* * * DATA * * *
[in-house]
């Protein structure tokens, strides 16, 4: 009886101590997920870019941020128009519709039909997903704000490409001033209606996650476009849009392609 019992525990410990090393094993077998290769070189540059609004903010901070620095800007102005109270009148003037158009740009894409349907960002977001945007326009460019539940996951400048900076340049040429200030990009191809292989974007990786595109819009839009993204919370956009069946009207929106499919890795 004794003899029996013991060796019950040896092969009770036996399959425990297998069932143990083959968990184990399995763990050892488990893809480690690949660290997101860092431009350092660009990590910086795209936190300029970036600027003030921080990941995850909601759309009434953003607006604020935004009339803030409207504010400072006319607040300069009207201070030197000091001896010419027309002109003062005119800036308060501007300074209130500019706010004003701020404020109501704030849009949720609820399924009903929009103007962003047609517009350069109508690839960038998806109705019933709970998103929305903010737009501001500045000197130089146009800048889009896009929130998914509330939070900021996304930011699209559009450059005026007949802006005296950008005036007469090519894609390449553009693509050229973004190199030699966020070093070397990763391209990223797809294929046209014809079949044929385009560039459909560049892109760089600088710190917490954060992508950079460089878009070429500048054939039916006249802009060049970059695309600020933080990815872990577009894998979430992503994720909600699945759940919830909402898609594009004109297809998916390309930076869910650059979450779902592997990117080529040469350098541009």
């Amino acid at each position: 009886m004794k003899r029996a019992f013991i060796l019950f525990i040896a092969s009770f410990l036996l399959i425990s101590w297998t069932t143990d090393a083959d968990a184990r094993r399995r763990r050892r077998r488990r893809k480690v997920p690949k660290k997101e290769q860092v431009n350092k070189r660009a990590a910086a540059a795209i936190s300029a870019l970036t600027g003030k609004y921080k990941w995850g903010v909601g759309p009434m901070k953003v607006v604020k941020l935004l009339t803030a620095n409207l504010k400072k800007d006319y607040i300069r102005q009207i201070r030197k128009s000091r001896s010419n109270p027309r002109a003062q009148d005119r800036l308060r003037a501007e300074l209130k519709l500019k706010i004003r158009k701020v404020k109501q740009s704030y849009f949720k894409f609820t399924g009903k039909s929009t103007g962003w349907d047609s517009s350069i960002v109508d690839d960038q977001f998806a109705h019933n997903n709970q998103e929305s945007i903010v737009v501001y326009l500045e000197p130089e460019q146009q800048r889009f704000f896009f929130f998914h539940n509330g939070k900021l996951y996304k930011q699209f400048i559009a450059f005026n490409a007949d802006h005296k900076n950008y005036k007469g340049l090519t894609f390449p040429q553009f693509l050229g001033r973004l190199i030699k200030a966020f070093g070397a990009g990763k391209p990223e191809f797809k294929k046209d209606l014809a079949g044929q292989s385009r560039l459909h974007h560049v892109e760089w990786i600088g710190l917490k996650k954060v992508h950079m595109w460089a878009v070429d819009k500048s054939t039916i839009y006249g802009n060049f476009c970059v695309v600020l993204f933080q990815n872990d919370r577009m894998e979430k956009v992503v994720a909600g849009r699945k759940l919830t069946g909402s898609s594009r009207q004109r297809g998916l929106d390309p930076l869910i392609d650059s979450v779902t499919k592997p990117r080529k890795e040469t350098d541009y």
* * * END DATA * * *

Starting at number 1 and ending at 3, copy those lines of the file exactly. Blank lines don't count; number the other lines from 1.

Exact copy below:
[in-house]
């Protein structure tokens, strides 16, 4: 009886101590997920870019941020128009519709039909997903704000490409001033209606996650476009849009392609 019992525990410990090393094993077998290769070189540059609004903010901070620095800007102005109270009148003037158009740009894409349907960002977001945007326009460019539940996951400048900076340049040429200030990009191809292989974007990786595109819009839009993204919370956009069946009207929106499919890795 004794003899029996013991060796019950040896092969009770036996399959425990297998069932143990083959968990184990399995763990050892488990893809480690690949660290997101860092431009350092660009990590910086795209936190300029970036600027003030921080990941995850909601759309009434953003607006604020935004009339803030409207504010400072006319607040300069009207201070030197000091001896010419027309002109003062005119800036308060501007300074209130500019706010004003701020404020109501704030849009949720609820399924009903929009103007962003047609517009350069109508690839960038998806109705019933709970998103929305903010737009501001500045000197130089146009800048889009896009929130998914509330939070900021996304930011699209559009450059005026007949802006005296950008005036007469090519894609390449553009693509050229973004190199030699966020070093070397990763391209990223797809294929046209014809079949044929385009560039459909560049892109760089600088710190917490954060992508950079460089878009070429500048054939039916006249802009060049970059695309600020933080990815872990577009894998979430992503994720909600699945759940919830909402898609594009004109297809998916390309930076869910650059979450779902592997990117080529040469350098541009």
């Amino acid at each position: 009886m004794k003899r029996a019992f013991i060796l019950f525990i040896a092969s009770f410990l036996l399959i425990s101590w297998t069932t143990d090393a083959d968990a184990r094993r399995r763990r050892r077998r488990r893809k480690v997920p690949k660290k997101e290769q860092v431009n350092k070189r660009a990590a910086a540059a795209i936190s300029a870019l970036t600027g003030k609004y921080k990941w995850g903010v909601g759309p009434m901070k953003v607006v604020k941020l935004l009339t803030a620095n409207l504010k400072k800007d006319y607040i300069r102005q009207i201070r030197k128009s000091r001896s010419n109270p027309r002109a003062q009148d005119r800036l308060r003037a501007e300074l209130k519709l500019k706010i004003r158009k701020v404020k109501q740009s704030y849009f949720k894409f609820t399924g009903k039909s929009t103007g962003w349907d047609s517009s350069i960002v109508d690839d960038q977001f998806a109705h019933n997903n709970q998103e929305s945007i903010v737009v501001y326009l500045e000197p130089e460019q146009q800048r889009f704000f896009f929130f998914h539940n509330g939070k900021l996951y996304k930011q699209f400048i559009a450059f005026n490409a007949d802006h005296k900076n950008y005036k007469g340049l090519t894609f390449p040429q553009f693509l050229g001033r973004l190199i030699k200030a966020f070093g070397a990009g990763k391209p990223e191809f797809k294929k046209d209606l014809a079949g044929q292989s385009r560039l459909h974007h560049v892109e760089w990786i600088g710190l917490k996650k954060v992508h950079m595109w460089a878009v070429d819009k500048s054939t039916i839009y006249g802009n060049f476009c970059v695309v600020l993204f933080q990815n872990d919370r577009m894998e979430k956009v992503v994720a909600g849009r699945k759940l919830t069946g909402s898609s594009r009207q004109r297809g998916l929106d390309p930076l869910i392609d650059s979450v779902t499919k592997p990117r080529k890795e040469t350098d541009y």